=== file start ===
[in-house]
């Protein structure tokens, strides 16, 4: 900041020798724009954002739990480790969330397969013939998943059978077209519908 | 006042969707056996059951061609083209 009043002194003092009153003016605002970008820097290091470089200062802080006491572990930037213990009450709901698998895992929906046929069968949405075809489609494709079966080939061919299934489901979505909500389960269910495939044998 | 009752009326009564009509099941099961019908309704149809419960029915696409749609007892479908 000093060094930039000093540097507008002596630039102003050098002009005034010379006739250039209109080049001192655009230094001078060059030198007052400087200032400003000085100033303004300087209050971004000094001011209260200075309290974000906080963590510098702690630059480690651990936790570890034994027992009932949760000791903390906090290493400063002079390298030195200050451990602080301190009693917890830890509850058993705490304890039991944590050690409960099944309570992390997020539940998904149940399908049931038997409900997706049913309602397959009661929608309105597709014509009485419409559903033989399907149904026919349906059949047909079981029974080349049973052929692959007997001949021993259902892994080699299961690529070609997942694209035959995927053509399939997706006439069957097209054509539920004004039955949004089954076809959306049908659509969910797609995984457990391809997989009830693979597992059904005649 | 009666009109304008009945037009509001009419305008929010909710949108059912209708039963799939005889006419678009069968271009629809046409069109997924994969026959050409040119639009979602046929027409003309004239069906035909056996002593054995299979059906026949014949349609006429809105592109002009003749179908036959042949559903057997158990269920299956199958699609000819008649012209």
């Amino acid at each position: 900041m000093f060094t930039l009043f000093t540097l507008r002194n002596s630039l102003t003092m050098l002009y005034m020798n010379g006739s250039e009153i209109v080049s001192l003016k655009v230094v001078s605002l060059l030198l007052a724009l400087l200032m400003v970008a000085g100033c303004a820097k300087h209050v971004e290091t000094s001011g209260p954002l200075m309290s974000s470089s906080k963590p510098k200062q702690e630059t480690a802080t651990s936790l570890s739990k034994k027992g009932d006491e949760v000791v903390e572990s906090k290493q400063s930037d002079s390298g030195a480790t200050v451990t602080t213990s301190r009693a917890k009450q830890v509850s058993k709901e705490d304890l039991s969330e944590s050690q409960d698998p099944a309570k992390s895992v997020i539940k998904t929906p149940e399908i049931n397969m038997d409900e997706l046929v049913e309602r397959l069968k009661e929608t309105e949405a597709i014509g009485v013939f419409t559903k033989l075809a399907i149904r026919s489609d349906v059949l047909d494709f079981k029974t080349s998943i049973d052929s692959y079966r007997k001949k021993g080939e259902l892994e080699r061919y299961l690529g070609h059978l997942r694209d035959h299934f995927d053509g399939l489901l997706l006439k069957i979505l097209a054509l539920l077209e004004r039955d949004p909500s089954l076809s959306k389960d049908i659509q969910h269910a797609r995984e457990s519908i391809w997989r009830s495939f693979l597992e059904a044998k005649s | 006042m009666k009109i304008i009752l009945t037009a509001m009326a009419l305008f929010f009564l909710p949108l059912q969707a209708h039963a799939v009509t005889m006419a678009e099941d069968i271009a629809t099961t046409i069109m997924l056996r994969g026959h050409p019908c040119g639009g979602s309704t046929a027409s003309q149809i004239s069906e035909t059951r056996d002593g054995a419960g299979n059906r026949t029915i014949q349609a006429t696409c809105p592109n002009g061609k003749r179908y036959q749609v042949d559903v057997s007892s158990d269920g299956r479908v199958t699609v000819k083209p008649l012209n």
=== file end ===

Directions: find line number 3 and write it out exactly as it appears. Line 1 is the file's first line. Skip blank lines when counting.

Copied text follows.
């Amino acid at each position: 900041m000093f060094t930039l009043f000093t540097l507008r002194n002596s630039l102003t003092m050098l002009y005034m020798n010379g006739s250039e009153i209109v080049s001192l003016k655009v230094v001078s605002l060059l030198l007052a724009l400087l200032m400003v970008a000085g100033c303004a820097k300087h209050v971004e290091t000094s001011g209260p954002l200075m309290s974000s470089s906080k963590p510098k200062q702690e630059t480690a802080t651990s936790l570890s739990k034994k027992g009932d006491e949760v000791v903390e572990s906090k290493q400063s930037d002079s390298g030195a480790t200050v451990t602080t213990s301190r009693a917890k009450q830890v509850s058993k709901e705490d304890l039991s969330e944590s050690q409960d698998p099944a309570k992390s895992v997020i539940k998904t929906p149940e399908i049931n397969m038997d409900e997706l046929v049913e309602r397959l069968k009661e929608t309105e949405a597709i014509g009485v013939f419409t559903k033989l075809a399907i149904r026919s489609d349906v059949l047909d494709f079981k029974t080349s998943i049973d052929s692959y079966r007997k001949k021993g080939e259902l892994e080699r061919y299961l690529g070609h059978l997942r694209d035959h299934f995927d053509g399939l489901l997706l006439k069957i979505l097209a054509l539920l077209e004004r039955d949004p909500s089954l076809s959306k389960d049908i659509q969910h269910a797609r995984e457990s519908i391809w997989r009830s495939f693979l597992e059904a044998k005649s | 006042m009666k009109i304008i009752l009945t037009a509001m009326a009419l305008f929010f009564l909710p949108l059912q969707a209708h039963a799939v009509t005889m006419a678009e099941d069968i271009a629809t099961t046409i069109m997924l056996r994969g026959h050409p019908c040119g639009g979602s309704t046929a027409s003309q149809i004239s069906e035909t059951r056996d002593g054995a419960g299979n059906r026949t029915i014949q349609a006429t696409c809105p592109n002009g061609k003749r179908y036959q749609v042949d559903v057997s007892s158990d269920g299956r479908v199958t699609v000819k083209p008649l012209n």